Sophia is home now and she is just a dream come true for us. My husband used to tease me about what I would do with all of these hair bows if she was a tomboy. But thank goodness she loves them!
Kay says: To be entered into the drawing to win the bows shown, become a Fan of the Sophia Jane Boutique [click here] and then come back to this post and comment that you are a fan. The drawing for one winner will be Wednesday. Good luck and thank you, Kimberely, for your donation!
Thanks to many of my online friends, I purchased another Lisa See book and like everyone predicted, fell in love with Snow Flower and the Secret Fan. The story taught me so much about Chinese history, beliefs and their cultural decisions.
Two specific pages in the book were turned down and marked as special to me. The first brought me to shame for some of the early feelings I had while working in the orphanage, when I would hold a beautiful child and feel a rush of anger at his/her parents. Being knew to the country and not really knowing much of the hardships endured, in my naivete I believed that the parents must not have cared for their child. Here are Lisa See’s words that brought me to tears:
Then we waited. Uncle sat on a stool by the table and wept so hard into her tunic that stains spread across the fabric like rain clouds. Baba tried to comfort Uncle, but what was the use? He could not be comforted. Anyone who tells you that the Yao people never care for their daughters is lying. we may be worthless. We may be raised for another family. But often we are loved and cherished, despite our natal families’ best efforts not to have feelings for us. Why else in our secret writing do you see phrases lke “I was a pearl in my father’s palm” so frequently?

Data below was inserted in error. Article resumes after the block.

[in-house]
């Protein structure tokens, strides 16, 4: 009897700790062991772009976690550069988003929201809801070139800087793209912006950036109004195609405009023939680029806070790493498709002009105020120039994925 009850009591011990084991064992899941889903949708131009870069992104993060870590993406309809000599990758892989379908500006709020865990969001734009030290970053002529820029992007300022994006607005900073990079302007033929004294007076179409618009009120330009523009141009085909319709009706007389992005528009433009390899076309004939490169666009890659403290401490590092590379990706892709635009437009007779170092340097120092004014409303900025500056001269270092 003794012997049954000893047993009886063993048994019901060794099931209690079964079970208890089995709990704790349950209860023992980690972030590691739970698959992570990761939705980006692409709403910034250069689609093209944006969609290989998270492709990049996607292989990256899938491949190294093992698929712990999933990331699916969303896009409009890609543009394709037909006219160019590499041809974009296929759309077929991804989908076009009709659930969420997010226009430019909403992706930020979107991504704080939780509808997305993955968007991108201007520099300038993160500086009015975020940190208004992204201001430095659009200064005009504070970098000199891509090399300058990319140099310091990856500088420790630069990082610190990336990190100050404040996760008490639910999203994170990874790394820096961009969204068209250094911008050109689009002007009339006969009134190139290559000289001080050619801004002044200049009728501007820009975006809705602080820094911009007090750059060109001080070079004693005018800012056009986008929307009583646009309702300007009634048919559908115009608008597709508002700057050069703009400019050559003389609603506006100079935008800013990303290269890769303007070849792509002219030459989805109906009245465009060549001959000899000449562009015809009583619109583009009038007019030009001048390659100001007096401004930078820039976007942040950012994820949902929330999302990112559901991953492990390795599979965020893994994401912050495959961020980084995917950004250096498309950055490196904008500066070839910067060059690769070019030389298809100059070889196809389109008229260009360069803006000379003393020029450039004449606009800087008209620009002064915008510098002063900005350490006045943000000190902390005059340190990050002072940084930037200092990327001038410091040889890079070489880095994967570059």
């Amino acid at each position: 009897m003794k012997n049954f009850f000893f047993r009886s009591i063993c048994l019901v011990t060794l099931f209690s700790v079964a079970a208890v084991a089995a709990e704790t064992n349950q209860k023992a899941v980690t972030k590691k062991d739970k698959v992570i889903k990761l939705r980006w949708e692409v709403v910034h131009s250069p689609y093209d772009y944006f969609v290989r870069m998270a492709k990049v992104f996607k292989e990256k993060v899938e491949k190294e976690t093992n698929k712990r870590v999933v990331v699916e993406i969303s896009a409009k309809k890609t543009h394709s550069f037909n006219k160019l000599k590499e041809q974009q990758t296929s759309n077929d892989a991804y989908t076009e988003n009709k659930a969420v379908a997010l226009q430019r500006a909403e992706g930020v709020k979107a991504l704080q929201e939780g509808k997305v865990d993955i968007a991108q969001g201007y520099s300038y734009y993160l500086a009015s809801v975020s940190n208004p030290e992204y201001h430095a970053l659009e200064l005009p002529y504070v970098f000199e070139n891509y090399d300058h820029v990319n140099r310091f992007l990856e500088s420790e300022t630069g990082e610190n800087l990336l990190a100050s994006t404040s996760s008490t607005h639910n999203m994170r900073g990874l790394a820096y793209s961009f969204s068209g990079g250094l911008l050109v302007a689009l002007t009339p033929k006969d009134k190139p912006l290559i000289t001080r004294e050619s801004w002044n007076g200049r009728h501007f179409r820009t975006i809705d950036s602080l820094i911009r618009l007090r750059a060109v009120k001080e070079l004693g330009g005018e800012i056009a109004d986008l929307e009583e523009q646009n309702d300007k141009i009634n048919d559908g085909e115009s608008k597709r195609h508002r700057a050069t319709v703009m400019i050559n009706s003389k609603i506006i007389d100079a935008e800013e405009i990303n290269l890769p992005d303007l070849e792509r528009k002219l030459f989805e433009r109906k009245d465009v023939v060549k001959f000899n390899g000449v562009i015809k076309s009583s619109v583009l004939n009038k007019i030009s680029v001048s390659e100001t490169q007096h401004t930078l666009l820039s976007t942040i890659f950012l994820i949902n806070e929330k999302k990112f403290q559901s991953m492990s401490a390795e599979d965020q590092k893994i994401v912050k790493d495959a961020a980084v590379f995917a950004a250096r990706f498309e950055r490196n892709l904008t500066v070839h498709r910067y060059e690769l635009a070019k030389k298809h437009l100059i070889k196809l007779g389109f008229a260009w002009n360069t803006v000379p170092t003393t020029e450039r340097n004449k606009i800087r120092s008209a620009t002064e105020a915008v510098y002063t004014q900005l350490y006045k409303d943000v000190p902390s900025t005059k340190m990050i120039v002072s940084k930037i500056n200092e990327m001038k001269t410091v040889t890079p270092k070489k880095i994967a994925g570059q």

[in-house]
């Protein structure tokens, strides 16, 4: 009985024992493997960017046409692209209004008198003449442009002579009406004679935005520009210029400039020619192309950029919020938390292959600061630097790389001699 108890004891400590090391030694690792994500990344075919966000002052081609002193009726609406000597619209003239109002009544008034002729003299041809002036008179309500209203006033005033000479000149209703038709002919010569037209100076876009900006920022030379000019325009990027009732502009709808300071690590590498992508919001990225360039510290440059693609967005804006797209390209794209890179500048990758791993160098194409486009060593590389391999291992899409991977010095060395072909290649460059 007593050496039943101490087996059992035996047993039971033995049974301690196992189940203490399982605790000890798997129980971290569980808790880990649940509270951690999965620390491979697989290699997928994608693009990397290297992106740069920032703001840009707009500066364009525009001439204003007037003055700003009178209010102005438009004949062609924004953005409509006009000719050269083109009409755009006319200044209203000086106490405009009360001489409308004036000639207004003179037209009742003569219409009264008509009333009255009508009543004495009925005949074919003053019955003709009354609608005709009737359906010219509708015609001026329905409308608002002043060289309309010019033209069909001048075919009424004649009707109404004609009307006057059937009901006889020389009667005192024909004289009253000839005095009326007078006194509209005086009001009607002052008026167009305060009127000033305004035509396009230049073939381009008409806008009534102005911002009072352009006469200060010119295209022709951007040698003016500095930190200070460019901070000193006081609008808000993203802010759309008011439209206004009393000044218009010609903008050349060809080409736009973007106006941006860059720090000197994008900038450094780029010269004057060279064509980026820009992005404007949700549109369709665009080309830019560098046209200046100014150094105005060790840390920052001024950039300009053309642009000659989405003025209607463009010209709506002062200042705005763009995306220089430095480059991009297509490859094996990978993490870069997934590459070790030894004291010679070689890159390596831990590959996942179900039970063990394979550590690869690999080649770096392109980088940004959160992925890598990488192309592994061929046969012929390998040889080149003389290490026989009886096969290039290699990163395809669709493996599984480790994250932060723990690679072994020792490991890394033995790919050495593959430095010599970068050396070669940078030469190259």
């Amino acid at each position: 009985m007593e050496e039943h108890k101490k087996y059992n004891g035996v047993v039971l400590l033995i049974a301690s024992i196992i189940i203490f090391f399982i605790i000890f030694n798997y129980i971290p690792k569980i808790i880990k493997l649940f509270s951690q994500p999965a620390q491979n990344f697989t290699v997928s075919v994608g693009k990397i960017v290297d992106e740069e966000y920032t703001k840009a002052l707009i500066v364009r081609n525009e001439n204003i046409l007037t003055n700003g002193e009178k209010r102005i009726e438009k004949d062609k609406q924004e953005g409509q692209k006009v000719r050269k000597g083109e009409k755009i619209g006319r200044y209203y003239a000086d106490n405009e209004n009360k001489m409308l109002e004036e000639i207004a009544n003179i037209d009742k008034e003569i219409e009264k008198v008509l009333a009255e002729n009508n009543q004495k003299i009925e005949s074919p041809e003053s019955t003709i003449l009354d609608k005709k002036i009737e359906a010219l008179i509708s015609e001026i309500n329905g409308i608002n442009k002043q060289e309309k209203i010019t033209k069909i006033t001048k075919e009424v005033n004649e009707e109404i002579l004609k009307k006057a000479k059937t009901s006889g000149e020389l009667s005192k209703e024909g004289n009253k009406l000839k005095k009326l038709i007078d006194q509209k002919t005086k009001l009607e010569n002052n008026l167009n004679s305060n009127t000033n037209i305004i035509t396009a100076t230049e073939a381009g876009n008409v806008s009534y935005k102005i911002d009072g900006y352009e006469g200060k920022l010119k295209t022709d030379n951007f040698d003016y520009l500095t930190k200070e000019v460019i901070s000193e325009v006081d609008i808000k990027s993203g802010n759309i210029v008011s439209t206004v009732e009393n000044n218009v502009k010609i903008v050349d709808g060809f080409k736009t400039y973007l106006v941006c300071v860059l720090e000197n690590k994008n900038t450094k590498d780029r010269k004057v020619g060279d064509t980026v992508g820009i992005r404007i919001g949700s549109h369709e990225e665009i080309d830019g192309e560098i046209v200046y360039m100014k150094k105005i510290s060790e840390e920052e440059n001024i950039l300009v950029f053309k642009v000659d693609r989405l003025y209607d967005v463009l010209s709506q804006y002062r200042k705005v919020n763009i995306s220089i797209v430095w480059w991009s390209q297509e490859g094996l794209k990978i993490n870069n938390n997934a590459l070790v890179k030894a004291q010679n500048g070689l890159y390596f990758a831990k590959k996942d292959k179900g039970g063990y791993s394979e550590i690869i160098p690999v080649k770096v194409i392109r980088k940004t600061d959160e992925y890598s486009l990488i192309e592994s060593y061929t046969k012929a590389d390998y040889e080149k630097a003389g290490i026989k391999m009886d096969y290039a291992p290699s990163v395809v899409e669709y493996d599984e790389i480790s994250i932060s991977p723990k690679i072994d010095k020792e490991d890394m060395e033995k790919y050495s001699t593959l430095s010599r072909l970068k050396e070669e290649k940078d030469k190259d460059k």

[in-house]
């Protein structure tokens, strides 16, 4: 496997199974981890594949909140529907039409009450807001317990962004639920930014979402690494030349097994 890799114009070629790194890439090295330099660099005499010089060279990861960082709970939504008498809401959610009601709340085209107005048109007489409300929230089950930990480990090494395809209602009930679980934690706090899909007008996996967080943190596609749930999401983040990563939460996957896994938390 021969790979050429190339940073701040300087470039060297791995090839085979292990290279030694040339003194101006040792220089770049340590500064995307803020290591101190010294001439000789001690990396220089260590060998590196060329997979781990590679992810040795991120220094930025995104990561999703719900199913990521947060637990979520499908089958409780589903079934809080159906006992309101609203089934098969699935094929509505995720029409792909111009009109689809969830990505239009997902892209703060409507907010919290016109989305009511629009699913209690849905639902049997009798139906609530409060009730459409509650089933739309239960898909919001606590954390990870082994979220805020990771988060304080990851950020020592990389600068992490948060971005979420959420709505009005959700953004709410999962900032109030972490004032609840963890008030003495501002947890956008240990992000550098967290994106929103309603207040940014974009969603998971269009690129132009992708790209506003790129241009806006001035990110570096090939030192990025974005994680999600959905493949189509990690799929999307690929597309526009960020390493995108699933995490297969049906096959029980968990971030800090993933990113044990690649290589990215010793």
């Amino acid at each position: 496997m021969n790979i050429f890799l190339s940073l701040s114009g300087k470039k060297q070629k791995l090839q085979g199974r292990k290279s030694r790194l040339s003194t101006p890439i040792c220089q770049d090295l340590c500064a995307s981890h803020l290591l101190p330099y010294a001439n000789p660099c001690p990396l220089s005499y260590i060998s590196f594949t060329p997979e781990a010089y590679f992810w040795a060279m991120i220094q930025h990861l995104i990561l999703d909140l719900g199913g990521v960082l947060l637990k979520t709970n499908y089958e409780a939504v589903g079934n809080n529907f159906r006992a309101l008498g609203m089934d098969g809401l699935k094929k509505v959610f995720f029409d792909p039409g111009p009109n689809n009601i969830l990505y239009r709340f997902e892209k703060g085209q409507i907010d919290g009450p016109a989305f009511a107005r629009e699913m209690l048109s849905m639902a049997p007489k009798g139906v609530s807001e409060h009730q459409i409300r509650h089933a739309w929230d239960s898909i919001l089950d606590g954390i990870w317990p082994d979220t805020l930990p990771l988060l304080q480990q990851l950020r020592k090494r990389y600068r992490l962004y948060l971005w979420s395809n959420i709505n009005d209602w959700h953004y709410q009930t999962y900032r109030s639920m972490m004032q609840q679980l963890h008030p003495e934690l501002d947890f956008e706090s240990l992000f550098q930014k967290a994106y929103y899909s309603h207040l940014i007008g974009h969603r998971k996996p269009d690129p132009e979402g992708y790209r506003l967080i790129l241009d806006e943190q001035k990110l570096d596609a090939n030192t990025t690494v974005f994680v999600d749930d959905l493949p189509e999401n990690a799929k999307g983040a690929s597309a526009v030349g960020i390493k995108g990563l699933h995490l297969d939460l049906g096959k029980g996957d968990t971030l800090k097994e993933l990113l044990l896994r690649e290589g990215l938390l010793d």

The second excerpt brought back a flood of memories to me. First read Lisa’s words and then go back and remember with me.
“Lady Lu, a cure is not possible,” he said. “All you can do now is wait for the onset of death. You can see it already in the purple tint of her flesh just above her bindings. First, her ankles; then the legs will come next, swelling and turning the skin purple as her life force slows. Soon, I suspect, her breathing will change. You’ll recongnize it. An inhale, and exhale, then nothing. Just when you think she is gone she will take another breath.”
That passage instantly took me back to the day I stood in front of a crib of a dying child. Her eyes were already checked out, she was not able to focus on anything but her pain. Knowing she was too sick for me to hold, I gently rubbed her back and whispered encouragement to her. As I peeked under her coverlet, the purplish/black color of her feet, ankles and legs sent shivers of shock down my spine. At that time, I did not understand that it was the onset of death. When she disappeared a day or so later and no one would tell me where she was, I knew then that she had passed on. It feels strange for me to say this, because not many people would understand, but I was thankful for her release from her circumstances–from her relentless pain.
Why would I enjoy a book that brings back such sad memories for me? Perhaps because if the memories still linger, that means I won’t forget the children and my promise to continue to tell their stories.